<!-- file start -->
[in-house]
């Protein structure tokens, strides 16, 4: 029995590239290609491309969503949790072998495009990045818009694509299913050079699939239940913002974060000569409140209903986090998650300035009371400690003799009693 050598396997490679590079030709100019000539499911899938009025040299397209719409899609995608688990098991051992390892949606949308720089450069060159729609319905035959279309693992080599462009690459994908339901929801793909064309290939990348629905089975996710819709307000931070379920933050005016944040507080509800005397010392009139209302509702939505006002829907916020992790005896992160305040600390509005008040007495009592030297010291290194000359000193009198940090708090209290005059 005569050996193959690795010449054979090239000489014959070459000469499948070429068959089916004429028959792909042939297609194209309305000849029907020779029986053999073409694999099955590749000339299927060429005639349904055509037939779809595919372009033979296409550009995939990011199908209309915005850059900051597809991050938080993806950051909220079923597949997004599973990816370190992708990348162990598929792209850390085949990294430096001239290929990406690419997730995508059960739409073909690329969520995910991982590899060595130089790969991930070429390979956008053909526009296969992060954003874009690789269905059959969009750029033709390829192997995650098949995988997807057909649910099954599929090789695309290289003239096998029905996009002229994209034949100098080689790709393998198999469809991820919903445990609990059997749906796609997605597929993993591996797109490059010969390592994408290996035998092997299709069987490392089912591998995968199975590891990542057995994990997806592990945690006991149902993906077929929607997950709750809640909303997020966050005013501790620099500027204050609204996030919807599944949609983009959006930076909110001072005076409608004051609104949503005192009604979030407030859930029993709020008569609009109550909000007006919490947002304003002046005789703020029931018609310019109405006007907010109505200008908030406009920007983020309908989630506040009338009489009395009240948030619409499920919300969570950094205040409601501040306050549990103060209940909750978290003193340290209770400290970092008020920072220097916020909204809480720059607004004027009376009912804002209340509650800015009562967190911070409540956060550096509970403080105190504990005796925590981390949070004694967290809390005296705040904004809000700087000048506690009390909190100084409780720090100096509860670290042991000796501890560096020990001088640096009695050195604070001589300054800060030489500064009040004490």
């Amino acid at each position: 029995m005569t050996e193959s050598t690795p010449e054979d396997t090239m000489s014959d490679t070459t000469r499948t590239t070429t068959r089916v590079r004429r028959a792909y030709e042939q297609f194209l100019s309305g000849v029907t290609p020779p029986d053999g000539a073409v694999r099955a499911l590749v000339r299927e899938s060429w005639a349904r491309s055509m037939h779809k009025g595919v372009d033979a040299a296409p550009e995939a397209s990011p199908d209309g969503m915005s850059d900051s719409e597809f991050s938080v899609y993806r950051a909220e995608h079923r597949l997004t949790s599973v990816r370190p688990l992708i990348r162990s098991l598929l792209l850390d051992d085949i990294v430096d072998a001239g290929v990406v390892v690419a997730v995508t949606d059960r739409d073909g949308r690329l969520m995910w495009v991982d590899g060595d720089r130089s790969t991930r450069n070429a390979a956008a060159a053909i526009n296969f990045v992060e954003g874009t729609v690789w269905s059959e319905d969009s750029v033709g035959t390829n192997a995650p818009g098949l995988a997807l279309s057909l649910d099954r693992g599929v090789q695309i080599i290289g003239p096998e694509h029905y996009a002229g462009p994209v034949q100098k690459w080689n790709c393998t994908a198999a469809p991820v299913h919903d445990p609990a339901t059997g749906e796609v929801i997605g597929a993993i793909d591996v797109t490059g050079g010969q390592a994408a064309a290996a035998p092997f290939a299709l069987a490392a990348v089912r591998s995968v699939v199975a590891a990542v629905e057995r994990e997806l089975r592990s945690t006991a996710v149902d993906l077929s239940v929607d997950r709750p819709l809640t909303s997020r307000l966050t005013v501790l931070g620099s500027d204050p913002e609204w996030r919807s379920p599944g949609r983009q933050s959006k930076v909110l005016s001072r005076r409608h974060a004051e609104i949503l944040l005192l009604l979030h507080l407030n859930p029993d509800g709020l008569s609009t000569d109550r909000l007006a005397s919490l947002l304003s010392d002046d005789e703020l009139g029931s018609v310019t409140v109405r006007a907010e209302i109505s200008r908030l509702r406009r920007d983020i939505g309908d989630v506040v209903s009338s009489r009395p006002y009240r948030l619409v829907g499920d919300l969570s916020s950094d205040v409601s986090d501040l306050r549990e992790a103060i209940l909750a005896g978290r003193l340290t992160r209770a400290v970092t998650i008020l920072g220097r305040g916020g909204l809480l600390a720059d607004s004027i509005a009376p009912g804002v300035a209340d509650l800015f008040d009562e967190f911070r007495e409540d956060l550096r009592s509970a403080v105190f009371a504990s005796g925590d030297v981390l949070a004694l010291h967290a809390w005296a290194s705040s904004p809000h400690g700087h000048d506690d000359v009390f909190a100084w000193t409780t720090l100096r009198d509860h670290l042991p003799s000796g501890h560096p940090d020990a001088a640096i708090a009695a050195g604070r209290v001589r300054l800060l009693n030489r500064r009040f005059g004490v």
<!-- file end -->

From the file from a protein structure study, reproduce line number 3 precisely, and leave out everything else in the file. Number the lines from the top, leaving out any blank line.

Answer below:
């Amino acid at each position: 029995m005569t050996e193959s050598t690795p010449e054979d396997t090239m000489s014959d490679t070459t000469r499948t590239t070429t068959r089916v590079r004429r028959a792909y030709e042939q297609f194209l100019s309305g000849v029907t290609p020779p029986d053999g000539a073409v694999r099955a499911l590749v000339r299927e899938s060429w005639a349904r491309s055509m037939h779809k009025g595919v372009d033979a040299a296409p550009e995939a397209s990011p199908d209309g969503m915005s850059d900051s719409e597809f991050s938080v899609y993806r950051a909220e995608h079923r597949l997004t949790s599973v990816r370190p688990l992708i990348r162990s098991l598929l792209l850390d051992d085949i990294v430096d072998a001239g290929v990406v390892v690419a997730v995508t949606d059960r739409d073909g949308r690329l969520m995910w495009v991982d590899g060595d720089r130089s790969t991930r450069n070429a390979a956008a060159a053909i526009n296969f990045v992060e954003g874009t729609v690789w269905s059959e319905d969009s750029v033709g035959t390829n192997a995650p818009g098949l995988a997807l279309s057909l649910d099954r693992g599929v090789q695309i080599i290289g003239p096998e694509h029905y996009a002229g462009p994209v034949q100098k690459w080689n790709c393998t994908a198999a469809p991820v299913h919903d445990p609990a339901t059997g749906e796609v929801i997605g597929a993993i793909d591996v797109t490059g050079g010969q390592a994408a064309a290996a035998p092997f290939a299709l069987a490392a990348v089912r591998s995968v699939v199975a590891a990542v629905e057995r994990e997806l089975r592990s945690t006991a996710v149902d993906l077929s239940v929607d997950r709750p819709l809640t909303s997020r307000l966050t005013v501790l931070g620099s500027d204050p913002e609204w996030r919807s379920p599944g949609r983009q933050s959006k930076v909110l005016s001072r005076r409608h974060a004051e609104i949503l944040l005192l009604l979030h507080l407030n859930p029993d509800g709020l008569s609009t000569d109550r909000l007006a005397s919490l947002l304003s010392d002046d005789e703020l009139g029931s018609v310019t409140v109405r006007a907010e209302i109505s200008r908030l509702r406009r920007d983020i939505g309908d989630v506040v209903s009338s009489r009395p006002y009240r948030l619409v829907g499920d919300l969570s916020s950094d205040v409601s986090d501040l306050r549990e992790a103060i209940l909750a005896g978290r003193l340290t992160r209770a400290v970092t998650i008020l920072g220097r305040g916020g909204l809480l600390a720059d607004s004027i509005a009376p009912g804002v300035a209340d509650l800015f008040d009562e967190f911070r007495e409540d956060l550096r009592s509970a403080v105190f009371a504990s005796g925590d030297v981390l949070a004694l010291h967290a809390w005296a290194s705040s904004p809000h400690g700087h000048d506690d000359v009390f909190a100084w000193t409780t720090l100096r009198d509860h670290l042991p003799s000796g501890h560096p940090d020990a001088a640096i708090a009695a050195g604070r209290v001589r300054l800060l009693n030489r500064r009040f005059g004490v």